Wang Blog: Good to be in Samui

Wed 15 Jun 2016

Wang Blog: Good to be in Samui

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By Jeunghun Wang (Kor)
It’s good to be in Samui although I’ve got a slight strain in the neck.
You know, I’ve played on the Asian Tour for several years now and I have improved by playing in tournaments in Asia. I’ve also learned a lot. Previously, I would just hit ball after ball on the range, but now, I’ve learned on how to play the course better and it’s helped with my course management.
I used to have problems with my putting, especially found it hard with short putts but the other players like Unho Park, Angelo Que and Anthony Kang have helped me a lot. I asked them for advice and they are always obliging. It’s a friendly Tour.
As junior golfer, I lived in Manila for four years from 2007 to 2011. My dad is a teaching professional. He plays every day and I followed him every day to the golf course starting when I was five or six years old. I started hitting the golf ball when I was 10 or 11 and I really liked it. I loved it. I liked the feeling when you hit it well, it goes very far. It’s nothing like the other sports.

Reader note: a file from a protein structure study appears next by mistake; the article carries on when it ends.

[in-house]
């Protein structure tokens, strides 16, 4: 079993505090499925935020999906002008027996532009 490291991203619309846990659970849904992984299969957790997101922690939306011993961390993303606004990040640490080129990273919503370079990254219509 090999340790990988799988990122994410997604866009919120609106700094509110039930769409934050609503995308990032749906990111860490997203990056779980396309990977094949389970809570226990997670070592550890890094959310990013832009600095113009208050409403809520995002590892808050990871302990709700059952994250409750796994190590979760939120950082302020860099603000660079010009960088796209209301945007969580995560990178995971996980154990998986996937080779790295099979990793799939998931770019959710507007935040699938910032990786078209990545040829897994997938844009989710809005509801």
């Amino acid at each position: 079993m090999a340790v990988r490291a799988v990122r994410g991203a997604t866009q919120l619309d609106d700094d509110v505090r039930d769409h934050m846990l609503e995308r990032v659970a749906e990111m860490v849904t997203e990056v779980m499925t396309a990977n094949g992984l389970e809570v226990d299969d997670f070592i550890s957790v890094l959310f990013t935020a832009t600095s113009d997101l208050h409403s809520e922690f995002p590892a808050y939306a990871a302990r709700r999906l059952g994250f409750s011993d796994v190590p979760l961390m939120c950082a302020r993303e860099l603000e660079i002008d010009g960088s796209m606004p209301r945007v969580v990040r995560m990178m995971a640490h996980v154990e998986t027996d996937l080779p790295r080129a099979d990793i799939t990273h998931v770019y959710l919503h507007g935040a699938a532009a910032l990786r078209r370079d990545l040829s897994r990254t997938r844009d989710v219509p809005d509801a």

My dad, Youngcho Wang, is 58 and now retired. He was strict before. He taught me everything that he know. I played golf only after school when we lived in Manila. There was no time for other games or hanging out with my friends. My focus was all about golf and I would think about golf only. He made me practice and I liked it. After school, I would like spend five hours practising.
He told the mental side of the game is very important. And you should not be nervous. When we approach the last few holes, I would get nervous. He said, don’t think about winning but just think about the next shot. I won like five or six junior tournaments in the Philippines. He’s the only teacher that I have and I don’t plan to change because I’m winning.
In Dubai  in 2014, it was better to not win. If won, I wouldn’t have gotten the experience of contending at the last hole and losing the tournament. Dubai helped me to win (in Mauritius and Morocco).
There were a lot of lessons to take from there. I was really nervous down the last hole in Dubai. I hit it so hard on the second shot and it flew into the bushes on the right, then found the fringe and made bogey. I was leading. I was crying after that. It was learning how to win. In Mauritius, I wasn’t nervous and was in control and knew what to do.